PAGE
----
Even after I became a naturalized citizen, it took me several years before I stopped having nightmares about being back in communist Poland with no possibility of leaving and returning to the States. I would wake up with feelings of deep dread and hopelessness, and it would take me hours before my assaulted mind could ease into accepting that “it was only a dream.” Poland and the rest of Eastern Europe were already free of communism, which had collapsed in 1989, but my mind was not. One part of my mind circled around the gratitude I felt for living in a country where free speech and freedom of the press were considered fundamental rights, a given in a functioning democracy, while another part of my brain couldn’t unshackle itself from remembering.
This second part of my brain insisted not only on replaying my own life, it insisted on remembering history—especially that of my family, and most especially that of my grandfather, who was imprisoned several times for speaking against the communist government of post-World War II Poland. On one occasion he was jailed for a whole month after confiding to the wrong next-door neighbor his innermost thoughts—“Even Hitler wouldn’t do it,” he’d said—referring to the power outages that had lasted for days, making life impossible, especially for families with small children. For this reckless observation, he was imprisoned in a cell with no cot or blanket. He came back home broken, with a cough that persisted for the rest of his life, his lungs unable ever to quite escape that heat-draining concrete floor.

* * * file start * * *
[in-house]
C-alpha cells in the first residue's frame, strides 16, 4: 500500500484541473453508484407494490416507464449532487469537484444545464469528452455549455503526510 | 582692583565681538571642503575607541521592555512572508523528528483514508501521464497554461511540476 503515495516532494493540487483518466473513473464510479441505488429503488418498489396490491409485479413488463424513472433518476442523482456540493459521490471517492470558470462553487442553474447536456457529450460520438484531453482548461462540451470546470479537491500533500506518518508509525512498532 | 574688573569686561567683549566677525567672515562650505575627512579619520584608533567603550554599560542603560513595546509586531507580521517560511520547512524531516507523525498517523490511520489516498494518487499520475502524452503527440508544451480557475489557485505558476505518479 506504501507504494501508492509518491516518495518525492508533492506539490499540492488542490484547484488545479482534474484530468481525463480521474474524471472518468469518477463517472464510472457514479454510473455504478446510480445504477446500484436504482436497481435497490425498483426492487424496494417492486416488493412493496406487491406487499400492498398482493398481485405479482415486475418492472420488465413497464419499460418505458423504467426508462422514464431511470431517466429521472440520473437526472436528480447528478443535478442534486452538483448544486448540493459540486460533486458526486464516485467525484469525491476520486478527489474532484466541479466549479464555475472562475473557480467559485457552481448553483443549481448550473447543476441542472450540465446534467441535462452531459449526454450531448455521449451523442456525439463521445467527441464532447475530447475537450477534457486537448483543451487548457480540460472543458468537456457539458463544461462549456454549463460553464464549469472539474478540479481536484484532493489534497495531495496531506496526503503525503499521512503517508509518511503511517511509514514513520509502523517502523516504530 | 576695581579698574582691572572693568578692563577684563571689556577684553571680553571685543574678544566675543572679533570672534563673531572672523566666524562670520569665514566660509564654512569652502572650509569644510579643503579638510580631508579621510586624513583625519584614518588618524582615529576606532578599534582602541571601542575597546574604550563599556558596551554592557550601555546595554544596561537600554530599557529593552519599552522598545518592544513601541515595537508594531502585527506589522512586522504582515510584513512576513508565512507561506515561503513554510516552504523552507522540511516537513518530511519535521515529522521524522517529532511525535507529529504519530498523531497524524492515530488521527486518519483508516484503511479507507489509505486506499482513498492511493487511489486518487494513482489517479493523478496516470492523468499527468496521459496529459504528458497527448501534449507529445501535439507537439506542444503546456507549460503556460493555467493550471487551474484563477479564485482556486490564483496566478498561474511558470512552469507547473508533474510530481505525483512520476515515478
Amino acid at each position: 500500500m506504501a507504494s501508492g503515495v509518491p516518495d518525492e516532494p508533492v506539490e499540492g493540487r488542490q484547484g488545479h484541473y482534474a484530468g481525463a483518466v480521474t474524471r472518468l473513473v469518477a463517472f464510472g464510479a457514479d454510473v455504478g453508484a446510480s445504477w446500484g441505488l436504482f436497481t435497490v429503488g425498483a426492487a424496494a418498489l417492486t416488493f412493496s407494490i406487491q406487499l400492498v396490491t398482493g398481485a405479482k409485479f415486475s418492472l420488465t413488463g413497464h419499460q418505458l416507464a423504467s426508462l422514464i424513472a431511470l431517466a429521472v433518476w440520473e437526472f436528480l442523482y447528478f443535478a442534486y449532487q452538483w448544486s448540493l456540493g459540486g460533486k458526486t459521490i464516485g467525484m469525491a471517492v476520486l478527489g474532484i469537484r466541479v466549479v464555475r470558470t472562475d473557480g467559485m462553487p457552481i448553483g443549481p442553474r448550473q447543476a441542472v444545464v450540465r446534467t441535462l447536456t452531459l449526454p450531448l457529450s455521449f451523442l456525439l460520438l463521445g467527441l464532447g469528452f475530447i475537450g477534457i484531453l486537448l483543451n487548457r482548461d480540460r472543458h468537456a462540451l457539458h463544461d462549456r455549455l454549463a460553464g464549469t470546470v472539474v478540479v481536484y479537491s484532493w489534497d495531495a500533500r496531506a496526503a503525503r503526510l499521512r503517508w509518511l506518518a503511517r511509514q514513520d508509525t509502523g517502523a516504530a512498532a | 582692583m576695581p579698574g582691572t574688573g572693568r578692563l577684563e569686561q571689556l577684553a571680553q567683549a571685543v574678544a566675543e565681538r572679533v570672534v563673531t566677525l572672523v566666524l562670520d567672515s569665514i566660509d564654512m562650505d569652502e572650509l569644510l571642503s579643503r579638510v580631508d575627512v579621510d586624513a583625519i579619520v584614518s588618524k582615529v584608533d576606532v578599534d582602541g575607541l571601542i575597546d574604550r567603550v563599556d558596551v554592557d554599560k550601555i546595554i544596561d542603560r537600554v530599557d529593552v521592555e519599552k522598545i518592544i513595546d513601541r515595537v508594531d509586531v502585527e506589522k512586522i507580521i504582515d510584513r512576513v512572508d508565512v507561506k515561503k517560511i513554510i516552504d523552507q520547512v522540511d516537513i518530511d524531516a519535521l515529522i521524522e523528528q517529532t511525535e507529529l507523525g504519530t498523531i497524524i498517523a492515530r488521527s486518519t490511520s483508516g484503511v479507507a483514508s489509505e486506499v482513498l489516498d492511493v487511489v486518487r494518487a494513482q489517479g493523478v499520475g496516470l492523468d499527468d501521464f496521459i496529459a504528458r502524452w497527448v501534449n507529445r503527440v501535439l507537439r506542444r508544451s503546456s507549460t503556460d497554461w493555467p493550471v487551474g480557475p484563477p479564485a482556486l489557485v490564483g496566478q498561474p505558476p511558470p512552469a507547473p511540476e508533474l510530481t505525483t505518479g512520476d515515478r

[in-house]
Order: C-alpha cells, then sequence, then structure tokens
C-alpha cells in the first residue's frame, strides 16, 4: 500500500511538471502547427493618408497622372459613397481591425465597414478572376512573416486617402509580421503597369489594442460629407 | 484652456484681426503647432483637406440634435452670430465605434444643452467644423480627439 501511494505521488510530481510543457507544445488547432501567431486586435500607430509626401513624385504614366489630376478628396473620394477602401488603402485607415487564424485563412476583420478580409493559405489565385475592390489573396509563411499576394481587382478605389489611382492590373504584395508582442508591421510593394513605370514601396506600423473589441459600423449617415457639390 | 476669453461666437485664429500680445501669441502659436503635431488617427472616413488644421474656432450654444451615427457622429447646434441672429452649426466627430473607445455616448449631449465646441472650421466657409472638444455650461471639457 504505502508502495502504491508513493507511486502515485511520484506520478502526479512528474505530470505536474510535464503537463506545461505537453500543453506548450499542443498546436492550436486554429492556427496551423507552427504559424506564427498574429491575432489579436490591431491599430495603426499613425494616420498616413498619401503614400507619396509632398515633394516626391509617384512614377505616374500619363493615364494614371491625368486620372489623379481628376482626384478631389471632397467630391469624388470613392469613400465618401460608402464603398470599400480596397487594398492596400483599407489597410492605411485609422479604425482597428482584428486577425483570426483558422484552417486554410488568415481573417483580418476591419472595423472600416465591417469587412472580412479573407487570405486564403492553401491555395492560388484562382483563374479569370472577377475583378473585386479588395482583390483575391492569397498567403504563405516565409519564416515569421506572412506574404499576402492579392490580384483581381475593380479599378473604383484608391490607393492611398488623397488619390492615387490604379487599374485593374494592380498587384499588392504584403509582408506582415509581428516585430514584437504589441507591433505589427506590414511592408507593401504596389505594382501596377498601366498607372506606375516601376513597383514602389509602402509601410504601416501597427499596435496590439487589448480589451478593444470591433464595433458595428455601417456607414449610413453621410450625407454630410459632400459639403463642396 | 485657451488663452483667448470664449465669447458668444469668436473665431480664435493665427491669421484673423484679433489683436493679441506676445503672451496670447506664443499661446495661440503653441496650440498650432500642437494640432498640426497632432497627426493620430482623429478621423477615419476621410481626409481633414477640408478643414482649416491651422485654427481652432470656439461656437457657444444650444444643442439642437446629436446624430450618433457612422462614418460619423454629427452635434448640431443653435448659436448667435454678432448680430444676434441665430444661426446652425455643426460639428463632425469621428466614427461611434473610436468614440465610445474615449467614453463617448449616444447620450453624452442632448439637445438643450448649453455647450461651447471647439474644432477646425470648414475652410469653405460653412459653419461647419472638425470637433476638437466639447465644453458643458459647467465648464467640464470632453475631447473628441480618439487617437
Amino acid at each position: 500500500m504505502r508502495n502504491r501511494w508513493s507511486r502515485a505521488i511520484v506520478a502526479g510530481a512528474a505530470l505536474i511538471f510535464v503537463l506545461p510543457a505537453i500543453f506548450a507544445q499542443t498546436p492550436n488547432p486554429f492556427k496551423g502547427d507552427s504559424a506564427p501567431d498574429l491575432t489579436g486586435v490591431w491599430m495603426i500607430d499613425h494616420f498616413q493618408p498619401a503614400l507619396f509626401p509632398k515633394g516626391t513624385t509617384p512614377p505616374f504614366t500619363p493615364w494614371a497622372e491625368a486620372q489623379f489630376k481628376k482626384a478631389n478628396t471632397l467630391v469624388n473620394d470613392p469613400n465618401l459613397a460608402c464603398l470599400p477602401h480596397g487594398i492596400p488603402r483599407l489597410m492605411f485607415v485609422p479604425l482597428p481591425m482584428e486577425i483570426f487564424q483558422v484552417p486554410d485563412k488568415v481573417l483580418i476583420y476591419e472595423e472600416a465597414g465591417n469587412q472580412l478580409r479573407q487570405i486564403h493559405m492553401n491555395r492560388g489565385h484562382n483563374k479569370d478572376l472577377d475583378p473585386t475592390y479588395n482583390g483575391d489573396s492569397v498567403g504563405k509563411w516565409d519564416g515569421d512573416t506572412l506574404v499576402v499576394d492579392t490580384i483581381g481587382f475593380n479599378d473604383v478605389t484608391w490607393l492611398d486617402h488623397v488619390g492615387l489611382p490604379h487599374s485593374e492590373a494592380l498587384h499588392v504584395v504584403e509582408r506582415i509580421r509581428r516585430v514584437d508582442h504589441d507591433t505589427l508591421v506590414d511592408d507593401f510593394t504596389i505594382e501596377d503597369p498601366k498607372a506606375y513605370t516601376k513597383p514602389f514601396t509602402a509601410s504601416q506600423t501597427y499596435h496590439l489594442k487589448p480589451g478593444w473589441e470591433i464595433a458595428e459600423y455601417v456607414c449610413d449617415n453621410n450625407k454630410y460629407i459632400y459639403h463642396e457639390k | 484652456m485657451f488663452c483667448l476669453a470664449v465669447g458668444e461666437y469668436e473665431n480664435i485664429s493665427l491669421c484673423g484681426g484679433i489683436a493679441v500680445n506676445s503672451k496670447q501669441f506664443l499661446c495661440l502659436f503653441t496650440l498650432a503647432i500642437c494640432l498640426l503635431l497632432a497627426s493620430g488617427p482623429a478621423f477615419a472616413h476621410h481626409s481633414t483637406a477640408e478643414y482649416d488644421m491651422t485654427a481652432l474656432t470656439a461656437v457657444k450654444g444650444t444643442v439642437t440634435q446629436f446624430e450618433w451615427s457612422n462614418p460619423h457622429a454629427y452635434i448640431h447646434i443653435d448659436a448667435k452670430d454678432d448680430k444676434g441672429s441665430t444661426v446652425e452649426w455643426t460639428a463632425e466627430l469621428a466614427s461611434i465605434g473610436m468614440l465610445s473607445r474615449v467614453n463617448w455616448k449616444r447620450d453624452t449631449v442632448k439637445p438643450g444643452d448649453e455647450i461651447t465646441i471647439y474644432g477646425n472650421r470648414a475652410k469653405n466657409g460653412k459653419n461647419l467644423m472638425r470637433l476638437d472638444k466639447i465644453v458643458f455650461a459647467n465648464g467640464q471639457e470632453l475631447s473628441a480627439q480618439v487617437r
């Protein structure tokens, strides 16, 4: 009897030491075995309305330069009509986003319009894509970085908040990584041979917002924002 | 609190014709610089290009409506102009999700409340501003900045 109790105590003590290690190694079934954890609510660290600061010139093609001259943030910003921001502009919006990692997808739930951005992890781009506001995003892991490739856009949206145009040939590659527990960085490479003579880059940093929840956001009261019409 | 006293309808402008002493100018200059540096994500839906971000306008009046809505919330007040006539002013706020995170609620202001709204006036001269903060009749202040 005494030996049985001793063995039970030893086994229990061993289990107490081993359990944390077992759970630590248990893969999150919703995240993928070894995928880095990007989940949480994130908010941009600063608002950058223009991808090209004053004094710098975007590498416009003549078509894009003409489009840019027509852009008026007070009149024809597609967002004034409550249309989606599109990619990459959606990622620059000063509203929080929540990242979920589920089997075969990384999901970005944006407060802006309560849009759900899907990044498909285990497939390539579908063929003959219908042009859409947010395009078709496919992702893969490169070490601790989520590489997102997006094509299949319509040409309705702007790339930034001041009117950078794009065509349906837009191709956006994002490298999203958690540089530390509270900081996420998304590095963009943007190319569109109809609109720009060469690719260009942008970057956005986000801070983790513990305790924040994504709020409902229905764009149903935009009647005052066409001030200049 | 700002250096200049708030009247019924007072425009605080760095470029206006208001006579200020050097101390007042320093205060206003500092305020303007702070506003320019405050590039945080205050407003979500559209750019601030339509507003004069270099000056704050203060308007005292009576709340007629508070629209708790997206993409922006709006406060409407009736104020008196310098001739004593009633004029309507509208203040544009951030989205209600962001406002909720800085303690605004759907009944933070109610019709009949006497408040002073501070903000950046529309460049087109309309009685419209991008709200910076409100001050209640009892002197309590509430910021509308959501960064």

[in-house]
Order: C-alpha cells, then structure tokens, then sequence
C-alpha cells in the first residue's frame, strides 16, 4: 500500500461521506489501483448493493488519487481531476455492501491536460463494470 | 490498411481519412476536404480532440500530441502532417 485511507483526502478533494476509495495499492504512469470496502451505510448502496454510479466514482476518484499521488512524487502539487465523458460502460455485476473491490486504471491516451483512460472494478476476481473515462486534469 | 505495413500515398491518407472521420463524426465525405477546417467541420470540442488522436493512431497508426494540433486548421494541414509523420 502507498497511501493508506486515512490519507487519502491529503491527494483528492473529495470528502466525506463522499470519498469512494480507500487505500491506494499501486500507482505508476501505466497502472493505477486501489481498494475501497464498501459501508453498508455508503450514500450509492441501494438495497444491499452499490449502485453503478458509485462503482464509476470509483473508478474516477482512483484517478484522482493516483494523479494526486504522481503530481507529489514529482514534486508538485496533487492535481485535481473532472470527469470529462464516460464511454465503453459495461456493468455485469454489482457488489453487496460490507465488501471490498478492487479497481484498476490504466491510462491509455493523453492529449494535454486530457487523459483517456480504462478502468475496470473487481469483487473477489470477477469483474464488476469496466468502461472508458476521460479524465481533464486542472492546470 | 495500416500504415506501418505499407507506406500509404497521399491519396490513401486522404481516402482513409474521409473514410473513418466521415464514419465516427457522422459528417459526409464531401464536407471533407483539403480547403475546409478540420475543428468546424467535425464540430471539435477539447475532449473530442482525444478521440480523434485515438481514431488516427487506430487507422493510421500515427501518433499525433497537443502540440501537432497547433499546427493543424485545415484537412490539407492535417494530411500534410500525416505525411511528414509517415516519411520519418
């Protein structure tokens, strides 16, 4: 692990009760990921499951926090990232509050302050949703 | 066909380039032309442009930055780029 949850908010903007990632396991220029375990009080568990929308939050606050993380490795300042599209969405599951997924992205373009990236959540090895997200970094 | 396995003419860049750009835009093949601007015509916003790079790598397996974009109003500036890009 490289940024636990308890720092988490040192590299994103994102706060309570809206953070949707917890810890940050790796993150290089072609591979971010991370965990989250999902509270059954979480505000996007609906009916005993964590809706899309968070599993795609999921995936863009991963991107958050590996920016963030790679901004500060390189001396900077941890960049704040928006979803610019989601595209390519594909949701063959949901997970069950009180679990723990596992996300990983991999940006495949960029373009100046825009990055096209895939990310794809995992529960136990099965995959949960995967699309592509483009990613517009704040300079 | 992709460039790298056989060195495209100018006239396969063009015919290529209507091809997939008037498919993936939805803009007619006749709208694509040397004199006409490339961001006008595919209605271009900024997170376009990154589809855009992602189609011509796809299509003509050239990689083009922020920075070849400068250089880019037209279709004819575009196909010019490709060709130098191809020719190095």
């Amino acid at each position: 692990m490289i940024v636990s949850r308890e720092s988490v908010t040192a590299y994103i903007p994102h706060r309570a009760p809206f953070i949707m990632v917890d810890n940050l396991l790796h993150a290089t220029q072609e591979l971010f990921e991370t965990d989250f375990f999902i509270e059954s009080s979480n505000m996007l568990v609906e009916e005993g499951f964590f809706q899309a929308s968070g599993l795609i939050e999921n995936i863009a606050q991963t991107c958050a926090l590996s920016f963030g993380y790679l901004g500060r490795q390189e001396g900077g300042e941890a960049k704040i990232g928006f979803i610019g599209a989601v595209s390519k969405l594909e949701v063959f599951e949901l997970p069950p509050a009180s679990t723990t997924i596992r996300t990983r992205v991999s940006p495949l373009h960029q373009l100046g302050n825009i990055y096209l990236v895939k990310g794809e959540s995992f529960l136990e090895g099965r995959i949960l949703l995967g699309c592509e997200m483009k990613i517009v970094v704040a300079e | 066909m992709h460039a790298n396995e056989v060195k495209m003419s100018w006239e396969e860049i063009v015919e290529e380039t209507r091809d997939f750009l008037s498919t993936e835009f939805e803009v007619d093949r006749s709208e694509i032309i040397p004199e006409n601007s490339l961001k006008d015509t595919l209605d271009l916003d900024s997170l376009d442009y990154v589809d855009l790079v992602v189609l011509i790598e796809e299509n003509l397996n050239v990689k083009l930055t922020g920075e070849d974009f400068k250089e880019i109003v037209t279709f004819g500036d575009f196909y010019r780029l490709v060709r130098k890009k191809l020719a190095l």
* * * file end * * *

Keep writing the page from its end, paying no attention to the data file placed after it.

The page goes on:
The most indelible part of this memory, for me, is the neighbor—what prompted this man to betray my grandfather? Was he himself compromised, and needing to prove his loyalty? Or was he pulled in by the Spirit of History, unable to distinguish between right and wrong, an obedient soldier on the wrong side? I drew on this phrase in the context of a stanza from “The Spirit of History, Warsaw 1939-1945” by Czesław Miłosz, not to find answers, but to place the neighbor where he might have belonged:
Where wind carries the smell of the crematorium And a bell in the village tolls the Angelus The Spirit of History is out walking. He whistles, he likes these countries washed By a deluge, deprived of shape and now ready. A worm-fence, a homespun skirt is pleasant to him, The same in Poland, in India, Arabia.